Once again, Levittown’s John R. Ferretti Jr. is at a crossroad. He’s battling head-to-head against Nassau County Executive Laura Curran.
This time, the legislator wants answers about red light cameras, those pesky poles that nail drivers with a hefty fine. Sometimes, people do indeed blow lights and are held accountable for their actions. But that hasn’t been the only thing to get people tickets in Nassau.
“The bill came about when I first started receiving complaints from constituents for making complete stops before they made a right on red, but they didn’t make the stop exactly on the white line painted on the road,” Ferretti said. “In some instances, the white line was so eroded that you can barely see it.”
Ferretti and the other county legislators voted to enact a law that would require the county to install signs that direct drivers on restrictions, like not being allowed to turn on red at a given light or to stop in a specific spot to not trigger the cameras. The law was enacted on Dec. 20, 2018.
The signs, though, haven’t gone up as planned. When March 1 came around, the deadline to finish the work surrounding the cameras, a percentage of the signs were not put up. Ferretti wants to know why.
“Every intersection with a red light camera has to have a photo enforced sign notifying people that the intersection is controlled by a camera,” the Levittown legislator said. “Any intersection that allows right turn on red but is also controlled by a camera has to have an additional sign that says ‘must make stop here’ with an arrow pointing down to where the line is of where they need to stop. The third part of the law is the white line has to be clear; painted without being eroded.”
That hasn’t happened.
When Ferretti held a March 15 press conference to call out the Curran administration, she fought back. Curran’s office said the “Photo Enforced Advance” signs are 99 percent complete. However, “Stop Here on Red” signs are only up at 30 percent of the deemed locations.
“Legislator Ferretti’s staff has been provided all the information on the status of the sign installations,” a statement by Nassau County Executive Spokeswoman Christine Geed said. “These signs are essential to the safety of our residents and it is a priority that we install them correctly—not, in a rushed, irresponsible manner.”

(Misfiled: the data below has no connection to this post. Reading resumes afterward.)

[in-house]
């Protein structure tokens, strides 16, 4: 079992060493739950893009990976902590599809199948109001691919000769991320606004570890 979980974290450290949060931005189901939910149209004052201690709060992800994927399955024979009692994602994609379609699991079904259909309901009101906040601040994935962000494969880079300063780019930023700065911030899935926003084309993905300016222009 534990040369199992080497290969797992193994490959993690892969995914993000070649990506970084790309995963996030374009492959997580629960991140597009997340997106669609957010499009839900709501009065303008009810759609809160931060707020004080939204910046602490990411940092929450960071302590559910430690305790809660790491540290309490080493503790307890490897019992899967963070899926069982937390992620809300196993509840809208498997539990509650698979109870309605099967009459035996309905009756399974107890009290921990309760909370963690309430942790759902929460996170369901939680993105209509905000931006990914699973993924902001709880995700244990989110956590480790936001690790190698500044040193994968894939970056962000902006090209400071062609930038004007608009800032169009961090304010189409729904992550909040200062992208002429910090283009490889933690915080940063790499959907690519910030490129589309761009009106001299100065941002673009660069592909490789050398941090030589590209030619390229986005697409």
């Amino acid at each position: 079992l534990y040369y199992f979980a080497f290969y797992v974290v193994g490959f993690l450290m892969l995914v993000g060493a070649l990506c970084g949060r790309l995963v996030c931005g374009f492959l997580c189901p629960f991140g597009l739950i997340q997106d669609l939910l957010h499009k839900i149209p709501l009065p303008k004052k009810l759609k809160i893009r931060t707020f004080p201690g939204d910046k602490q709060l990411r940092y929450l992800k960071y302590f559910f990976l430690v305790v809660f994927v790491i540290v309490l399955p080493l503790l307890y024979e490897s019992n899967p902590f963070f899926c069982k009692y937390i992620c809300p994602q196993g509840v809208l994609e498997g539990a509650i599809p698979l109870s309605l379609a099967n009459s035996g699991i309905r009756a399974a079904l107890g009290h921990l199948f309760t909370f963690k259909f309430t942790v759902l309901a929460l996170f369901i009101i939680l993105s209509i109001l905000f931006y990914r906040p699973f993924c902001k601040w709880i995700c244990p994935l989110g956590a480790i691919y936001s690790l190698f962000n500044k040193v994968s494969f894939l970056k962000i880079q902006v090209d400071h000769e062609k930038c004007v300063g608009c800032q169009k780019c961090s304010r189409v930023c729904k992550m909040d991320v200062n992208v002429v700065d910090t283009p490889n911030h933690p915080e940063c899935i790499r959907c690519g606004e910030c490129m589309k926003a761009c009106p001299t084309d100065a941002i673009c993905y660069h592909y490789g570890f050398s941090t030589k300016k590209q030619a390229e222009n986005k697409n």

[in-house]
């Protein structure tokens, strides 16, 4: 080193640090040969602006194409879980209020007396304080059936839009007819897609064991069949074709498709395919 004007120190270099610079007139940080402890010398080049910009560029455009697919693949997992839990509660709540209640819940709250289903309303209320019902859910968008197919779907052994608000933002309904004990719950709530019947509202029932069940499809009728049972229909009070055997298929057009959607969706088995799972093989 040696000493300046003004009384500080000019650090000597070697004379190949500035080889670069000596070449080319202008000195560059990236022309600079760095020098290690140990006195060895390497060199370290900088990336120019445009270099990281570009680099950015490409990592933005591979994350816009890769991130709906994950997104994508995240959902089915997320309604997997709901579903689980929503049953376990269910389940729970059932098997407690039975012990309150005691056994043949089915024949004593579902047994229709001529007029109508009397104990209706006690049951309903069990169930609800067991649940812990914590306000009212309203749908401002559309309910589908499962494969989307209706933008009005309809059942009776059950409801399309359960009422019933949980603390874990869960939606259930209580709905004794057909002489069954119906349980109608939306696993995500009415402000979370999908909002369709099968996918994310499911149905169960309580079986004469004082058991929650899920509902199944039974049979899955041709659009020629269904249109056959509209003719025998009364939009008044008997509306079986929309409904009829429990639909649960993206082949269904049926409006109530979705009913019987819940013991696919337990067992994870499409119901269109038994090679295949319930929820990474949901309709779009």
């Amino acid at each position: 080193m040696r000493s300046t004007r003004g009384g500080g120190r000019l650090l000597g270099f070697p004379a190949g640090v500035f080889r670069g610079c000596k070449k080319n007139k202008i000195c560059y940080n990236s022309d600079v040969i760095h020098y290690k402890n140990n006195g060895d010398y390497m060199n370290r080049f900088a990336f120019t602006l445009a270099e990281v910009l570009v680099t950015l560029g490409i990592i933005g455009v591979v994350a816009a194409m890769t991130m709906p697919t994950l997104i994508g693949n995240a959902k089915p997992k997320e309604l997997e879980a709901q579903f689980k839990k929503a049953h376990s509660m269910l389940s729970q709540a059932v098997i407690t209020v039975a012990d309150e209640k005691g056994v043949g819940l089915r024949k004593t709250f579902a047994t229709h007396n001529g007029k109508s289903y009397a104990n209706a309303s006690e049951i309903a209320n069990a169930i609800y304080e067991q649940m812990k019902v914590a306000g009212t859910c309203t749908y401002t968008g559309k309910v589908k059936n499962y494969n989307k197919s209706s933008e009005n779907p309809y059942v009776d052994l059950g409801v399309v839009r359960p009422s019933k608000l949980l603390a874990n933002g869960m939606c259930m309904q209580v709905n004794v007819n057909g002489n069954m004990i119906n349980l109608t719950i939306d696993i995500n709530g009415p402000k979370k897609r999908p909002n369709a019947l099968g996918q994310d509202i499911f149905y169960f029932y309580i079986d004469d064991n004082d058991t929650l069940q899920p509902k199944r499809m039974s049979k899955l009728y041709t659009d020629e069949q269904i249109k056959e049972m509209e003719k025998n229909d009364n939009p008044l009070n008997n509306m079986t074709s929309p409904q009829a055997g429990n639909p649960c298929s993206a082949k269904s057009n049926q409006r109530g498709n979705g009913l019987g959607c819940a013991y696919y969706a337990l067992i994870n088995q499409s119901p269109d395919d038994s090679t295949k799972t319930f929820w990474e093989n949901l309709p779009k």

The statement went on to say that the county’s coordination with the state’s department of transportation and the weather “are also significant factors dictating the pace of responsible installation.”
But that’s unacceptable, according to Ferretti. He said when the bill was first introduced, the county itself asked for the March 1 deadline, pushing it back so things wouldn’t be rushed and completed in a proper manner.
“Her statement said they had to be cautious and do it properly, and because of the weather, they weren’t able to do that,” Ferretti said. “It’s been the mildest winter in New York that I can remember, so to use the weather as an excuse for her non-compliance of the law is disingenuous at best.”
While the signs and paint jobs should be done by April 15, the county isn’t laying off. Local media asked Geed about dismissing the tickets that were given to people turning right on red from March 1 to the self-imposed April 15 deadline. Geed responded by saying, “We have a zero-tolerance policy for motorists running red lights.”
But if people aren’t actually running red lights, is that acceptable?
“I’m encouraging residents that if they do get a ticket at one of these intersections, they should contact the county executive and insist she rectify the situation because the tickets they’re getting aren’t fair,” Ferretti said. “The whole goal of the program is to get people to follow the law and stop at the white line. For the county executive to say that in the last three and a half months, she’s only be able to install 30 percent of the signs at intersections after it was her administration that requested the March 1 date is unacceptable.”